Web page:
In response to the COVID-19 pandemic, the Fed lowered the already historically low prime interest rate to 0%. Interest rates for 30-year mortgages are currently at historic lows as well, staying around the 3% mark for the past few months since the outbreak of the virus.
This is a tempting time for homebuyers, as it seems an ideal time to snag a low-interest rate. However, lockdowns and job-insecurity concerns have prevented many potential buyers from capitalizing on the situation, deterring them from purchasing a property until after the pandemic is over. But when interest-rates dip, it is natural for current homeowners to consider refinancing as well, leading to a significant increase in the number of people trying to take advantage of the COVID-19 interest rate climate.
Not only are interest rates so low that it seems silly not to refinance, but massive unemployment rates and concerns about future job security are leading people to consider refinancing as a way of decreasing their monthly mortgage payments and reducing the pressures of financial hardship. But while jumping on the bandwagon and locking in a low-interest rate may seem like a good idea, is a pandemic actually a good time to refinance your home?
It may seem at first glance that there is not a good reason not to refinance with rates as low as they currently are. But if you already have a smaller loan, the benefits of refinancing just to knock off a tiny amount of interest may not be worth it.
Take into consideration the fact that closing costs could be between 2% and 5%, so reducing your interest rate by only a small amount may not be worth the money you will have to pay upfront to get the process underway. This is also applicable to those who do not intend to stay in their current home for longer than the next few years. If you plan on selling some time soon, refinancing now will not be worth the costs of closing.
On the other hand, if you have a jumbo-mortgage or one that is close to or over a 4% interest rate, it is definitely worth a shot. Knocking a percentage point off your current rate will lead to significantly lower monthly payments, and could really benefit you not only now but in the long run. In these cases, it is certainly worth asking your lender how much it would cost to re-finance, and whether or not you are eligible.
Because of precautions and social distancing, it may be technically more difficult to refinance during a pandemic. Mortgage companies have received a massive influx in the number of people applying for new loans and refinancing. So, while it may be tempting, bear in mind that there is the odd chance you will not be able to lock in a significantly lower rate than you already have.
Low rates are drawing in huge numbers of people, bottle-necking the loan process, and causing significant delays. Not to mention closures, increased safety precautions, and reduced staffing have affected municipal and country officers, as well as borrowers, who may also be understaffed and unable to process applications in a timely manner.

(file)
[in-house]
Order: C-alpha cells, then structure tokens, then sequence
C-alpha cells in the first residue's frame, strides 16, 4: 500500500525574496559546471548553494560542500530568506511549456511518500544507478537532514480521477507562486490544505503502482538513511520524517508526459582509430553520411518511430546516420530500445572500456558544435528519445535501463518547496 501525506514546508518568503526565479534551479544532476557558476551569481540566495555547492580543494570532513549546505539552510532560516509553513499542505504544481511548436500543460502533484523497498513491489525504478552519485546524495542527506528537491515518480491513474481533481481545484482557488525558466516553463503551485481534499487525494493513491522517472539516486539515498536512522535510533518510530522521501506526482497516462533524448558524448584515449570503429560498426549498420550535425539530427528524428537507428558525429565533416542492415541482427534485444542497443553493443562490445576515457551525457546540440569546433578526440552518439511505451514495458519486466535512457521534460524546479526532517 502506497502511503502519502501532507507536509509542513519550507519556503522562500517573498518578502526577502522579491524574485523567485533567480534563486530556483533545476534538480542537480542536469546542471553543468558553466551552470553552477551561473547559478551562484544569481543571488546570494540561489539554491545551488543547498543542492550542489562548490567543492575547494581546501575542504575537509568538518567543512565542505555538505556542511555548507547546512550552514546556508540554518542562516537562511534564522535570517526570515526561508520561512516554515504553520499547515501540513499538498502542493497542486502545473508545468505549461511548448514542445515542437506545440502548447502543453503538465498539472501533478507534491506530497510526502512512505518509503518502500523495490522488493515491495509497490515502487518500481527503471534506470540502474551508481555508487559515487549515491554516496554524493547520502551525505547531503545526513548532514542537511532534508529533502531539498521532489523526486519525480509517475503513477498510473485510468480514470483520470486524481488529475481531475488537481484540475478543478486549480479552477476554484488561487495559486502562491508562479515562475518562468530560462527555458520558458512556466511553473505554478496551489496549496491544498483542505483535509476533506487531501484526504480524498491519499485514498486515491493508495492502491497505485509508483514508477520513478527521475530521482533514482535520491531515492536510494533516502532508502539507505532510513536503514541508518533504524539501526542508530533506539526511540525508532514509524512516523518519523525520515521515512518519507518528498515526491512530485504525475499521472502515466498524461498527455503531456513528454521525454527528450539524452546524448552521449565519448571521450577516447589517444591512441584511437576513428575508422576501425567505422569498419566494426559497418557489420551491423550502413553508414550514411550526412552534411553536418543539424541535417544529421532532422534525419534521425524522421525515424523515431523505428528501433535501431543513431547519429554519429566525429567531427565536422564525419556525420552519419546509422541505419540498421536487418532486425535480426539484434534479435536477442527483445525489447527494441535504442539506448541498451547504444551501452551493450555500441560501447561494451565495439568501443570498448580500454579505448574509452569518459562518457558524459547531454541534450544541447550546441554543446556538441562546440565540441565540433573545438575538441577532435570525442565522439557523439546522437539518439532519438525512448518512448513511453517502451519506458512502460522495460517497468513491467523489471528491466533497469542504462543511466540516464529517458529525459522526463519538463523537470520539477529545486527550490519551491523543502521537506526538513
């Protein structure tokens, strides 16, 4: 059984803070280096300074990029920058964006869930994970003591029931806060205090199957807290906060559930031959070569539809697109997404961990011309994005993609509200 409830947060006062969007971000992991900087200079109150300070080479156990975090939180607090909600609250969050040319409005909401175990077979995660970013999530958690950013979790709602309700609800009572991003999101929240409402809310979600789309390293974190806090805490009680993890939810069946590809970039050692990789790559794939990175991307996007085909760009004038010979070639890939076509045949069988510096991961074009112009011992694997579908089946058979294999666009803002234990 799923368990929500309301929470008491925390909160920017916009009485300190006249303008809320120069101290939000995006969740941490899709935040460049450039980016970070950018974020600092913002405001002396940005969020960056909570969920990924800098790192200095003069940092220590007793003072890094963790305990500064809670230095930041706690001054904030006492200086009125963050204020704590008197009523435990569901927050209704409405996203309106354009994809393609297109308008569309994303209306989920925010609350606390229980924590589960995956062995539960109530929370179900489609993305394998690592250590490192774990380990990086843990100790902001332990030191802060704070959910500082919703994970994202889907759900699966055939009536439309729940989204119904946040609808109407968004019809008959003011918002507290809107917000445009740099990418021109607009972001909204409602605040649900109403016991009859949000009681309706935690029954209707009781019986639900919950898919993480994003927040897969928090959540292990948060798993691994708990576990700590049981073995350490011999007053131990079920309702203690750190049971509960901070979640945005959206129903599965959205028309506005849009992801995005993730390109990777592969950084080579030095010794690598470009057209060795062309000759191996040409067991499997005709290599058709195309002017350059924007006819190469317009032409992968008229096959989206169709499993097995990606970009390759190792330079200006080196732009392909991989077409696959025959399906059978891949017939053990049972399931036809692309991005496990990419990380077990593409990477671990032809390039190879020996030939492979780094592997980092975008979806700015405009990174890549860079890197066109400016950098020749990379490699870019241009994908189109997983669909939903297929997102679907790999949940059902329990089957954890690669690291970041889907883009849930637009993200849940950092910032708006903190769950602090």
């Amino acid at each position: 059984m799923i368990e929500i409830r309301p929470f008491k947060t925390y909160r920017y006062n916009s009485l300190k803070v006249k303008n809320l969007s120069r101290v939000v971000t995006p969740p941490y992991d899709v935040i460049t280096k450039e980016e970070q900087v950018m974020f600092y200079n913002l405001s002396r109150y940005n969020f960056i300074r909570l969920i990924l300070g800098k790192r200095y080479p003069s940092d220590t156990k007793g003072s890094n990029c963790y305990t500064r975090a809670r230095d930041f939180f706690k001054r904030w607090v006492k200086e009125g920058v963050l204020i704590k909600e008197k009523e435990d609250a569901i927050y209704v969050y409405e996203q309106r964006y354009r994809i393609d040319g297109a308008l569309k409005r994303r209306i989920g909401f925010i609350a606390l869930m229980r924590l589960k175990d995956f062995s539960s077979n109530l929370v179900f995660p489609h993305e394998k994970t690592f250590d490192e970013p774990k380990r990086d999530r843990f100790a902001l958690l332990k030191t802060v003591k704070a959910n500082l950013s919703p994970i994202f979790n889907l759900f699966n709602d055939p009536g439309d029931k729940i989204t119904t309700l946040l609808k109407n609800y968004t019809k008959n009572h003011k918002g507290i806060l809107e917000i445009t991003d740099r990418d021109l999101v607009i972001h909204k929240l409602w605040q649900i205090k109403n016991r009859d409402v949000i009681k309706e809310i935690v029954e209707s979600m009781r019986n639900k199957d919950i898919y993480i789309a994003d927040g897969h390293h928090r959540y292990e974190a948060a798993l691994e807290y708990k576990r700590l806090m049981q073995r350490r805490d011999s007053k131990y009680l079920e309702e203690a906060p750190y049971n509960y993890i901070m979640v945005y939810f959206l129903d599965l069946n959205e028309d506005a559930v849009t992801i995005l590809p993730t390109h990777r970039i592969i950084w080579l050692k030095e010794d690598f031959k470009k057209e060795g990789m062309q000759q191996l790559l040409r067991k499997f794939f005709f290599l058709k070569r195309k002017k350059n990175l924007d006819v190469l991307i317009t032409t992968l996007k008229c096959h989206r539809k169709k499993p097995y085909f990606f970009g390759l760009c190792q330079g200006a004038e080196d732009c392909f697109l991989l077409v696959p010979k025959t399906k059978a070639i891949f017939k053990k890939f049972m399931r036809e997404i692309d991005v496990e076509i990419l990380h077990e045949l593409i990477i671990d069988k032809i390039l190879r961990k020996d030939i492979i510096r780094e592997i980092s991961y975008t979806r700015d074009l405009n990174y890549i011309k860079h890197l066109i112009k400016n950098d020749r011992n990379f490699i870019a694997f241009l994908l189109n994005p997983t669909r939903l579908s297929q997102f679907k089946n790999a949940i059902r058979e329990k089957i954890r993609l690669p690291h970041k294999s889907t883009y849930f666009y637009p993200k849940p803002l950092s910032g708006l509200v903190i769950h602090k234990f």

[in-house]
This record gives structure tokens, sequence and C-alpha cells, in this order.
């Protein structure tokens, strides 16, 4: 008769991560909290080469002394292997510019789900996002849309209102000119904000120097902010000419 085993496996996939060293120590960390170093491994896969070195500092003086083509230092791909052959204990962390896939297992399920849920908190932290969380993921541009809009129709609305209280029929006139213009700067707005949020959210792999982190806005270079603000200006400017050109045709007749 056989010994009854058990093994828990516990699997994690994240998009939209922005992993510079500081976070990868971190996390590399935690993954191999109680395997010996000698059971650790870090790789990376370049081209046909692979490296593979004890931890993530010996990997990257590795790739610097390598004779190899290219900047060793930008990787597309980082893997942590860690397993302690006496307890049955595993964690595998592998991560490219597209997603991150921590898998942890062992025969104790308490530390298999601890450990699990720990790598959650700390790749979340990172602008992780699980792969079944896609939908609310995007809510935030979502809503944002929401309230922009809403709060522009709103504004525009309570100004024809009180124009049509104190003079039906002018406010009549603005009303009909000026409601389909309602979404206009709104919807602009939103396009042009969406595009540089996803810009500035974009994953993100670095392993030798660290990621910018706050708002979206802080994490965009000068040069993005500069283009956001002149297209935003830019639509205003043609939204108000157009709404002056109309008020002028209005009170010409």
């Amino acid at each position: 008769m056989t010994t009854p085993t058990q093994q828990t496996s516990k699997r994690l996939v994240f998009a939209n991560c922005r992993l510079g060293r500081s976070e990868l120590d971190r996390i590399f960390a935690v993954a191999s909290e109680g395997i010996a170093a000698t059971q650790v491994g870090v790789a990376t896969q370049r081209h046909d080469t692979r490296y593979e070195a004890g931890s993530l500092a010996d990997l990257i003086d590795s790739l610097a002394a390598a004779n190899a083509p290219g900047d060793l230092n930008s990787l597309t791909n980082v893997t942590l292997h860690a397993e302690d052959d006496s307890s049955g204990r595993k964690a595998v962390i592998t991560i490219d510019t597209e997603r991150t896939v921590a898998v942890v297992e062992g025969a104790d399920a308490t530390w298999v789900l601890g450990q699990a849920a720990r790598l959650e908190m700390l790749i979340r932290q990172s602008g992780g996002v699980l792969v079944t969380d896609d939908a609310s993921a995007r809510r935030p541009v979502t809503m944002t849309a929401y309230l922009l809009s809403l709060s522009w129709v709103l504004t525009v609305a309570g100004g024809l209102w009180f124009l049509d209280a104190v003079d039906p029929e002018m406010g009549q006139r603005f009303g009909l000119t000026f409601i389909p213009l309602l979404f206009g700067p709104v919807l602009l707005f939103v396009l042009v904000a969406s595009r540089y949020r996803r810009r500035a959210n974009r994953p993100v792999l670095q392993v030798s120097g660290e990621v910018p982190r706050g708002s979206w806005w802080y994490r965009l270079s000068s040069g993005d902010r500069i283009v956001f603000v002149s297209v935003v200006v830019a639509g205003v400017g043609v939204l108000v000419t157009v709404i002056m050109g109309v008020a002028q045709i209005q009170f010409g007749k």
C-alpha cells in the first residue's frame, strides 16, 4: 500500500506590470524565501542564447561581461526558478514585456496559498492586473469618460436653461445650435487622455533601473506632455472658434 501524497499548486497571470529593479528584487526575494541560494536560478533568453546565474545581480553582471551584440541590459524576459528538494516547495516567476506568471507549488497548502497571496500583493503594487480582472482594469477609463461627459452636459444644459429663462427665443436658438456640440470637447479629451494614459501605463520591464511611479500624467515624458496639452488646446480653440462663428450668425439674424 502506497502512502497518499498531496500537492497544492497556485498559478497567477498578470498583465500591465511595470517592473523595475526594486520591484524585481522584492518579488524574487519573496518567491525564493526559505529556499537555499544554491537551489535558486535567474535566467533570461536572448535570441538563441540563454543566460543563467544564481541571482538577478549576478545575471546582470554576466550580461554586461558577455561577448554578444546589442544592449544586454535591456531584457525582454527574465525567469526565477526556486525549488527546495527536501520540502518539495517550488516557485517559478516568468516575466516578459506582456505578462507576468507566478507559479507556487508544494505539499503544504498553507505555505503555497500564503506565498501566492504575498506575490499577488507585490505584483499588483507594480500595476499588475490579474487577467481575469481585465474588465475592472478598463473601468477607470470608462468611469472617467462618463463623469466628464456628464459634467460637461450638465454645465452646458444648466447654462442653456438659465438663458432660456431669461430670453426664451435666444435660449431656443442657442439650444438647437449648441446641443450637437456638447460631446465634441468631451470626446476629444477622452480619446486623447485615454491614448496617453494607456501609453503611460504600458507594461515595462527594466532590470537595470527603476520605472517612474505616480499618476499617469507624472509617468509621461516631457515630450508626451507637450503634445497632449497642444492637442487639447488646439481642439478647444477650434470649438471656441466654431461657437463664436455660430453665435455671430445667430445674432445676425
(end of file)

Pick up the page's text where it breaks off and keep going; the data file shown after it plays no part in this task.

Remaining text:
But even taking all the above into consideration, perhaps the biggest argument against refinancing your home right now is the hit that your credit will take. For many people, the biggest temptation is to refinance in order to reduce monthly payments, specifically during a time where we could be experiencing loss of income or financial trouble.
But while paying less for your mortgage every month may seem like a great way to reduce money-related stressors, if you don’t already have exemplary credit or your credit has taken a hit since COVID-19, you might want to reconsider. It is important to understand that if your financial situation has changed considerably or if you have taken a pay cut, lost income, or increased debt due to Coronavirus, you may not qualify for a refinance.
If you are unsure whether or not refinancing your home in the current climate is a good idea, the best place to start is by contacting your lender to figure out how much it would cost you to go through the process. If you have a higher interest rate, you have a good credit score, and you plan on staying put in your current home for a while, it may be a perfect time to take advantage of historically low rates.
For further information on the real estate industry, get in touch with one of the title and escrow specialists at Plymouth Title Guaranty Corporation.
Please note: The safety of our staff and clients is our highest priority. Effective immediately, Plymouth Title Guaranty Corp. will be taking the following precautions to limit the spread of the COVID-19 virus:
All purchase transactions need to take place at a Plymouth Title Guaranty Corp. closing office
- If a party to the closing is not feeling well, please contact your closer prior to the closing so appropriate precautions can be taken;
- We ask visitors to utilize the restroom in our building upon arrival to thoroughly wash hands before entering our office;
- Only individuals required to sign and/or deliver documents at closings will be allowed in our office. Specifically, closings will be limited to borrower(s), seller(s), agents, and lenders;
- All pens used in the closing will be given to the client after use;
- All closing rooms will be cleaned and disinfected in-between each closing;
- Those picking up checks at our office will be instructed to call our main line and request to speak to a staff member who will make arrangements for delivery to the lobby or parking lot of our office; and
- All staff will refrain from shaking hands before or after closings and ask clients do the same
Please be advised that our staffing may be impacted during this unprecedented event. While we are committed to continuing to provide outstanding service, we ask for your patience in the face of this pandemic.
This is a fluid situation and we will continue to adjust our protocols as necessary while following the CDC guidelines.